Colorado food / Dining and Restaurants / Food and Cooking / Food trends

Nibbles: Ten great Colorado dishes from 2015 from menudo to beet sugar rum

(This Nibbles column originally appeared in the Boulder Weekly: http://www.boulderweekly.com/article-15452-from-menudo-to-beet-sugar-rum.html)

By John Lehndorff

John Lehndorff

Bone broth was big in 2015 in Boulder — so popular it is even available on tap in multiple flavors. Personally, I’ll take my bone broth — animal bones boiled in water — in the traditional form of Jewish chicken soup, Japanese ramen and Vietnamese pho. Other hot local trends locally last year ranged from hoof-to-snout butchery and farm-to-fork dining, to food waste prevention and vegan fast food.

Years from now I doubt I’ll remember what was hot and what was not in 2015 any more than I can recall when Balsamic vinegar first became cool in Colorado. (I know it was a long time ago because now “Balsamic” is a “flavor” of house-brand frozen chicken dinners.) And I’d be hard-pressed to describe in detail many of the 1,000-plus meals I ate in 2015, but there are a few sterling moments — flavors, aromas, textures, aftertastes and especially afterglows — that will stay with me.

As a writer for various publications and municipalities, I’ve been lucky enough to visit eateries, bakeries and even distilleries across the state in the past year from Lafayette to Larkspur and out to Dotsero. Here are a few of my favorite tastes — the ones I’d try again in a heartbeat. Remember: Always check ahead to make sure these small businesses are open and serving the dish you are anticipating that day.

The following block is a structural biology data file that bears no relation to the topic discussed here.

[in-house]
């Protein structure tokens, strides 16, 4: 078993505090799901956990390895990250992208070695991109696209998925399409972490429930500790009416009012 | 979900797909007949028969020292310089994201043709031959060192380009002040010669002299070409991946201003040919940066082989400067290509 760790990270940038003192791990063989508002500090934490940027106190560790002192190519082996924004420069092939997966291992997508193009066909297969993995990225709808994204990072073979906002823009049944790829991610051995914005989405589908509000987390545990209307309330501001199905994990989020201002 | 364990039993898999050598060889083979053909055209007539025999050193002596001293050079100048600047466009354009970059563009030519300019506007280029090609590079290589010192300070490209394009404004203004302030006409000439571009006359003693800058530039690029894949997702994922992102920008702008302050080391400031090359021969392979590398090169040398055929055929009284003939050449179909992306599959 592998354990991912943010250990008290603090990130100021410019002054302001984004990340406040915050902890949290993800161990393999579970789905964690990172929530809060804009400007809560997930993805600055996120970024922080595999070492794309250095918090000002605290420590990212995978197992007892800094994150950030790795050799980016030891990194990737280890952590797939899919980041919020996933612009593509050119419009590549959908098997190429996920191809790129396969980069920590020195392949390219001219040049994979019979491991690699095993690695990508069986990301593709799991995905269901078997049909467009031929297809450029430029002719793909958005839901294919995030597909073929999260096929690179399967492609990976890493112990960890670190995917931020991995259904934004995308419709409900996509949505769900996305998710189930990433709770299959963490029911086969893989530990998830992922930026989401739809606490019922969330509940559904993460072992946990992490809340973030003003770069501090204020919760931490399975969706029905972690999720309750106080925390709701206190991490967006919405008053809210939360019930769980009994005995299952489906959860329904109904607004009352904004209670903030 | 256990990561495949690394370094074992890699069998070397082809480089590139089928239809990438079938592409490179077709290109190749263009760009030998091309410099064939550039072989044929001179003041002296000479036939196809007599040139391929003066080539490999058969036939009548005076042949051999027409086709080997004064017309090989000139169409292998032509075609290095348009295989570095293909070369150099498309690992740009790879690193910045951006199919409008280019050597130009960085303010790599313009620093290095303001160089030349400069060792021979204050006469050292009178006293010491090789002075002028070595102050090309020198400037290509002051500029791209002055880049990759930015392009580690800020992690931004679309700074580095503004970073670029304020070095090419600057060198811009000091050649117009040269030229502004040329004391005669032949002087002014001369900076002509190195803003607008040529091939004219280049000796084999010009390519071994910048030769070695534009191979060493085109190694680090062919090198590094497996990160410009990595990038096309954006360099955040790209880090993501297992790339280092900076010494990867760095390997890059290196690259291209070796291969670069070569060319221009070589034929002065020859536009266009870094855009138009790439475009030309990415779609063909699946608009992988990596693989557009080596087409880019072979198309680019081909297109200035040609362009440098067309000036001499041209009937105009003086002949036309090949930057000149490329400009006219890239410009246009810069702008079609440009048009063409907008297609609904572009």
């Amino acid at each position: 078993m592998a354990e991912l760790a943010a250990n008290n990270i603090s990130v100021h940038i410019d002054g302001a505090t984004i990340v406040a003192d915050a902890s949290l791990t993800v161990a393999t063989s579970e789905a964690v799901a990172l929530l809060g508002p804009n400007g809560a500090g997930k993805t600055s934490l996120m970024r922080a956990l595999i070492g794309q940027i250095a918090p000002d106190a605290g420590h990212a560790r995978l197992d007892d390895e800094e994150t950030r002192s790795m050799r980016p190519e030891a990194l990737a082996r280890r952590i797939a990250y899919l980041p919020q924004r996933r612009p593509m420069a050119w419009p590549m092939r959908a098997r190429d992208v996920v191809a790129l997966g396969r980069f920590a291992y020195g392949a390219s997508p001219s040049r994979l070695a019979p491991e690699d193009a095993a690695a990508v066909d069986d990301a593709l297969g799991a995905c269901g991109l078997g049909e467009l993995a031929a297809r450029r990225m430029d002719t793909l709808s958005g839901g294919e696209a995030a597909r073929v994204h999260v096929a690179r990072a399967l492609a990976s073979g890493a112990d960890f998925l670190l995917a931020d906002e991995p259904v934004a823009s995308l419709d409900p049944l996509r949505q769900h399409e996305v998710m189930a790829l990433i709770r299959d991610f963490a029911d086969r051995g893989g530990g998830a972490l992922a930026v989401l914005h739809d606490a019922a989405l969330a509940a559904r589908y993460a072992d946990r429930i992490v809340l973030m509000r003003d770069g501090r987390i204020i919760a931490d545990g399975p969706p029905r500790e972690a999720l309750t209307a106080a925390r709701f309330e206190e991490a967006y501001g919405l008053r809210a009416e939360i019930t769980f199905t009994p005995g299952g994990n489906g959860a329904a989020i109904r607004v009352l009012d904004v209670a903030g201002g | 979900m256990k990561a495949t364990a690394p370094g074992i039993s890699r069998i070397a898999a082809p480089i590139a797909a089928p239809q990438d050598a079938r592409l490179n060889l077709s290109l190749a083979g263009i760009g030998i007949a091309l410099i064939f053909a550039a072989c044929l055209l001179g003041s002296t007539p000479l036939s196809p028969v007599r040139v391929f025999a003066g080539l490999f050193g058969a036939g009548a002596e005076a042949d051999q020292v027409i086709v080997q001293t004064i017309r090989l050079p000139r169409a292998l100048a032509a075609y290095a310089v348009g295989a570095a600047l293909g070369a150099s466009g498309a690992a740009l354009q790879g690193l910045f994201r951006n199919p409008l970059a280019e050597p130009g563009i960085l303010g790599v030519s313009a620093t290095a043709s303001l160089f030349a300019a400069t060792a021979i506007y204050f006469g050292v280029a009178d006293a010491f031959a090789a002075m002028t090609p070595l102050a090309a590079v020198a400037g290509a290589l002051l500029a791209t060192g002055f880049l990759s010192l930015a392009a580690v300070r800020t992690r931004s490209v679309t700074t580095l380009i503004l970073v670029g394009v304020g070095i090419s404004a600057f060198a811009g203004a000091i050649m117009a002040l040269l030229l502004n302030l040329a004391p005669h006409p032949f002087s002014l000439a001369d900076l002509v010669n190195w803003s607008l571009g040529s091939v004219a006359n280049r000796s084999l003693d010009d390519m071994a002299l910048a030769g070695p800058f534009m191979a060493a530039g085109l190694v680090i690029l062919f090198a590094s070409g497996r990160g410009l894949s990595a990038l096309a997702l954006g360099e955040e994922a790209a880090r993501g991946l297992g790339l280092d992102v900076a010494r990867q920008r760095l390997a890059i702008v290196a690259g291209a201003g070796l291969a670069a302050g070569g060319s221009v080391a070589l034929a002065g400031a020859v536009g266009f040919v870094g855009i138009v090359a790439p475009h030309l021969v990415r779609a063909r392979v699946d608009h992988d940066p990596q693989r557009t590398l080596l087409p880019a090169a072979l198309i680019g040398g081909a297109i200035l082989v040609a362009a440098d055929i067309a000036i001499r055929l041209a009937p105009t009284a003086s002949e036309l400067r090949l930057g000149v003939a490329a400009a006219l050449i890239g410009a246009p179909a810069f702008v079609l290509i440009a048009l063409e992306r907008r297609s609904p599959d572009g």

1. Algerian baguette: Moxie Bread Co. is famous for its butter-drenched kouign amann (queen amahn) pastries in assorted sweet and savory variations, which have flown off the shelf. As a confirmed breadophile I am enamored of Moxie’s super-crusty chew-worthy Algerian baguette which was made to be slathered with unsalted butter. Moxie Bread Co., 641 Main St., Louisville; 720-420-9616; moxiebreadco.com

2. Menudo and chile-pickled carrots: It’s worth making your way to Longmont’s La Panda for its classic bar as well as soft corn tortillas with carnitas topped with salsas ranging in degrees of scorch from mild to regrettable. I like the fresh carrot chunks pickled with onions and jalapenos with a bowl of weekendonly menudo with a hot oil sheen and bits of chewy tripe. La Panda Mexican Restaurant, 1118 Main St., Longmont; 303-682-0649